“Not only did it not get any better, but it got worse and there has to come a moment when you say enough really is enough.”

Meanwhile, in an unprecedented move, Britain’s chief rabbi warned that the Labour Party’s anti-Semitism problem means that the “very soul of our nation is at stake.”

Ephraim Mirvis made his intervention, which is an unusual foray into partisan politics for a chief rabbi, on Nov. 26 in a column published in the online edition of the Times of London.

“It is not my place to tell any person how they should vote,” Mirvis wrote, adding: “I regret being in this situation at all.”

But in the column, he listed anti-Semitism scandals involving only Labour and its leader since 2015, the far-left politician Jeremy Corbyn.

“Many members of the Jewish community can hardly believe that this is the same party that they proudly called their political home for more than a century. It can no longer claim to be the party of diversity, equality and anti-racism. This is the Labour Party in name only,” he wrote.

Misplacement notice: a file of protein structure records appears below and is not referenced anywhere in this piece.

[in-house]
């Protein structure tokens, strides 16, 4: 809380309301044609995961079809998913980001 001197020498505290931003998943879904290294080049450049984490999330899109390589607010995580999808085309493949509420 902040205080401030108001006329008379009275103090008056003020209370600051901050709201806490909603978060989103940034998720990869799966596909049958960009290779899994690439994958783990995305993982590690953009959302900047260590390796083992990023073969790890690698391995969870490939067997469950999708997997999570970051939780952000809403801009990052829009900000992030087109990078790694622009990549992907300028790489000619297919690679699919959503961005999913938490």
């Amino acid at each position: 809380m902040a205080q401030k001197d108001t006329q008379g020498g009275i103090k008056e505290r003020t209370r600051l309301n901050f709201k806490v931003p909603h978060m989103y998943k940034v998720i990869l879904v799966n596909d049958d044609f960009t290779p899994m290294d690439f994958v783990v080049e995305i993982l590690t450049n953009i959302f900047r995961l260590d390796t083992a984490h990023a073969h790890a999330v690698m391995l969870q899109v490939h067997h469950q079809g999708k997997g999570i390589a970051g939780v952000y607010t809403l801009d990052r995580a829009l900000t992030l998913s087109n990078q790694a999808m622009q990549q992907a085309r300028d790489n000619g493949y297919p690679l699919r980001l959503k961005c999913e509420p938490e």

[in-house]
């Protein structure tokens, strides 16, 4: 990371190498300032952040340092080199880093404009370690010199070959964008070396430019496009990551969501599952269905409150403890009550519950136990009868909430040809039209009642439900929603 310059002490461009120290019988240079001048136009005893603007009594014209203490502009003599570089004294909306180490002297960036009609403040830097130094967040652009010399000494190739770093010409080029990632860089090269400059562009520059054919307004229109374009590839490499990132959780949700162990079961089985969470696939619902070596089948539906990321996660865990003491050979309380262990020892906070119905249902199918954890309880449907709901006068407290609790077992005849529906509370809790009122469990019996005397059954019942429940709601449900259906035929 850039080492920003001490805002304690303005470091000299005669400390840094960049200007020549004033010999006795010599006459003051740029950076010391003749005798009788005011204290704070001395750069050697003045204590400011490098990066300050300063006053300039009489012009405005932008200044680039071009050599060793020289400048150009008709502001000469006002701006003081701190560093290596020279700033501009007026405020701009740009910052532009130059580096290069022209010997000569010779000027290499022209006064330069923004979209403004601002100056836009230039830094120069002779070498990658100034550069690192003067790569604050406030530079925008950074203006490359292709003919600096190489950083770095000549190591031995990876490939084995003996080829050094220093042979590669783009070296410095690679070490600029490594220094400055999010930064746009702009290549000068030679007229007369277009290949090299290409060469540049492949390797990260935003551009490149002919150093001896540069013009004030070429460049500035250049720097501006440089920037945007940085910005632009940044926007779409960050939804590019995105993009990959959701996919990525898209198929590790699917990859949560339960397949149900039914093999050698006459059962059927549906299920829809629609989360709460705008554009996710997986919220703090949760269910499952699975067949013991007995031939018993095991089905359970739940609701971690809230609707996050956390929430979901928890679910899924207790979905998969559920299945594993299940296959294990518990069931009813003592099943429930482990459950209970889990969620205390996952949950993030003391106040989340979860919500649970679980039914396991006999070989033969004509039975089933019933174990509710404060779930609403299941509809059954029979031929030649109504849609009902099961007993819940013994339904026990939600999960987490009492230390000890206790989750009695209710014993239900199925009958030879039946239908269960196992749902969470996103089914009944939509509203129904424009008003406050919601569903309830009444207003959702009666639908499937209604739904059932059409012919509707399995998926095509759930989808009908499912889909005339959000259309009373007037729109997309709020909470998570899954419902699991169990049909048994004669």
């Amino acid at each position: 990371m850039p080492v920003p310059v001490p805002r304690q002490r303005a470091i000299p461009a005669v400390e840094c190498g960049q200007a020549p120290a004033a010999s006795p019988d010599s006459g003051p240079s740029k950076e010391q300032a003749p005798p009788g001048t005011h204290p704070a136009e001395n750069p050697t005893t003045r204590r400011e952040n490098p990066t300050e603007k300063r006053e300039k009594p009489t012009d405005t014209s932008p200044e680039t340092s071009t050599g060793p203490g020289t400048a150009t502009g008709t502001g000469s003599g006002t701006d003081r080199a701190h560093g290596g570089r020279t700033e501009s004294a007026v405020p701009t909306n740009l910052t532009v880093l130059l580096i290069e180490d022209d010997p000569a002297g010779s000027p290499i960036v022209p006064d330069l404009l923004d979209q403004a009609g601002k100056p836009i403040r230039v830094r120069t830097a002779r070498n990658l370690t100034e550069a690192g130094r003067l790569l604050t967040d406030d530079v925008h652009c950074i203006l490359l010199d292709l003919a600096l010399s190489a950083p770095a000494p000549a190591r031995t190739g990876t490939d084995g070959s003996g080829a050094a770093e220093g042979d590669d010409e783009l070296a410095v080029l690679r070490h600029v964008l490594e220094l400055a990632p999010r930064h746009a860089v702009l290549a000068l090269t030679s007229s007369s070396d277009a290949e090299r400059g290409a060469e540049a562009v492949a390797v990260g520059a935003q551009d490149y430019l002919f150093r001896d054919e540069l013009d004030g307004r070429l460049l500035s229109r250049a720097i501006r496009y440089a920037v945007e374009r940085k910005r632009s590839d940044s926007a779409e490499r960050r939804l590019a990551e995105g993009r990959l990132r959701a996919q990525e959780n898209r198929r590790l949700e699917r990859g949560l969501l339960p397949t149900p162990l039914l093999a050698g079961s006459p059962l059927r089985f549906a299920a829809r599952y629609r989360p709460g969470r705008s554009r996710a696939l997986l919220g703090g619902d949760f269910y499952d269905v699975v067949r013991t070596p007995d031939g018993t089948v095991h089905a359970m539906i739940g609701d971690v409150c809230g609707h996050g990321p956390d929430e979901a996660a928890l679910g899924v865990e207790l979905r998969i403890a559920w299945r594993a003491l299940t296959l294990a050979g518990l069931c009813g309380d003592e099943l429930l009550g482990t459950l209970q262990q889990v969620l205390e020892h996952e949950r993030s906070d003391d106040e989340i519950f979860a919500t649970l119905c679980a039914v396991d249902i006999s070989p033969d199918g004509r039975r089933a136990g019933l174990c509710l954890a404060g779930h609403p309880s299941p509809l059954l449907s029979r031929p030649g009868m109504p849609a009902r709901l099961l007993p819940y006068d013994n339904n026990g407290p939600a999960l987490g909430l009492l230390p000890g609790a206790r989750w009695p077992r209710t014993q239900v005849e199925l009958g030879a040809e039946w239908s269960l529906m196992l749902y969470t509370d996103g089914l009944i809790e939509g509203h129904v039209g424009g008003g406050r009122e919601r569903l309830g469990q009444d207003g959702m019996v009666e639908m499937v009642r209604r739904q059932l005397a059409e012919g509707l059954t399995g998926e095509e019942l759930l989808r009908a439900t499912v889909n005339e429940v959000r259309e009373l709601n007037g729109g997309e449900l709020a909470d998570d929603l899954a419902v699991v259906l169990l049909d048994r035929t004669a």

Mirvis then wondered “how complicit in prejudice would a leader of Her Majesty’s opposition have to be in order to be considered unfit for high office,” adding: “Would associations with those who have openly incited hatred against Jews be enough? Would support for a racist mural, depicting powerful hook-nosed Jews supposedly getting rich at the expense of the weak and downtrodden be enough? Would describing as ‘friends’ those who endorse and even perpetrate the murder of Jews be enough? It seems not.”

Come the December 12 election, “the very soul of our nation is at stake,” he wrote.

The Archbishop of Canterbury, the leader of the Church of England, and the Muslim Council of Britain expressed sympathy for the Jewish communities’ sentiments as expressed by Mirvis.